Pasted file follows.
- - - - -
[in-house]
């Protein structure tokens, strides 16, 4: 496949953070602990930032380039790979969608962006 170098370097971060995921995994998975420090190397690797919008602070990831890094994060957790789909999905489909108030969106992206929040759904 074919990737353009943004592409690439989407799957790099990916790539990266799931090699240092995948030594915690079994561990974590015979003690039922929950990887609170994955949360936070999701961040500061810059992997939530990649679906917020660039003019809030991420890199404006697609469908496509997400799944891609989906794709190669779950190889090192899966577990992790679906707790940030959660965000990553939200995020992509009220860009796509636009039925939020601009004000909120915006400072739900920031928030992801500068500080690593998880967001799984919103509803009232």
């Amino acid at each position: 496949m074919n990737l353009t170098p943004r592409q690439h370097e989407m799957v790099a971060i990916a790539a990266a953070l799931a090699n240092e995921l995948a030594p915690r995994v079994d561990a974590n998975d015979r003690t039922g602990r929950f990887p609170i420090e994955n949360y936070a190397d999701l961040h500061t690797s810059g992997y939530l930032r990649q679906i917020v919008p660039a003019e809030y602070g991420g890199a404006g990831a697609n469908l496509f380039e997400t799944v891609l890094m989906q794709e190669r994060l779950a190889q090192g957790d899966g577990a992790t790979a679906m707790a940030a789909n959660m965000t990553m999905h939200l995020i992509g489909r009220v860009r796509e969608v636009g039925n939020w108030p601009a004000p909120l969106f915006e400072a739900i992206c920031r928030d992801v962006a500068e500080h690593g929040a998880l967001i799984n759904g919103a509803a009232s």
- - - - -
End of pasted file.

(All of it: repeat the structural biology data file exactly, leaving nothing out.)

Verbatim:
[in-house]
């Protein structure tokens, strides 16, 4: 496949953070602990930032380039790979969608962006 170098370097971060995921995994998975420090190397690797919008602070990831890094994060957790789909999905489909108030969106992206929040759904 074919990737353009943004592409690439989407799957790099990916790539990266799931090699240092995948030594915690079994561990974590015979003690039922929950990887609170994955949360936070999701961040500061810059992997939530990649679906917020660039003019809030991420890199404006697609469908496509997400799944891609989906794709190669779950190889090192899966577990992790679906707790940030959660965000990553939200995020992509009220860009796509636009039925939020601009004000909120915006400072739900920031928030992801500068500080690593998880967001799984919103509803009232």
């Amino acid at each position: 496949m074919n990737l353009t170098p943004r592409q690439h370097e989407m799957v790099a971060i990916a790539a990266a953070l799931a090699n240092e995921l995948a030594p915690r995994v079994d561990a974590n998975d015979r003690t039922g602990r929950f990887p609170i420090e994955n949360y936070a190397d999701l961040h500061t690797s810059g992997y939530l930032r990649q679906i917020v919008p660039a003019e809030y602070g991420g890199a404006g990831a697609n469908l496509f380039e997400t799944v891609l890094m989906q794709e190669r994060l779950a190889q090192g957790d899966g577990a992790t790979a679906m707790a940030a789909n959660m965000t990553m999905h939200l995020i992509g489909r009220v860009r796509e969608v636009g039925n939020w108030p601009a004000p909120l969106f915006e400072a739900i992206c920031r928030d992801v962006a500068e500080h690593g929040a998880l967001i799984n759904g919103a509803a009232s």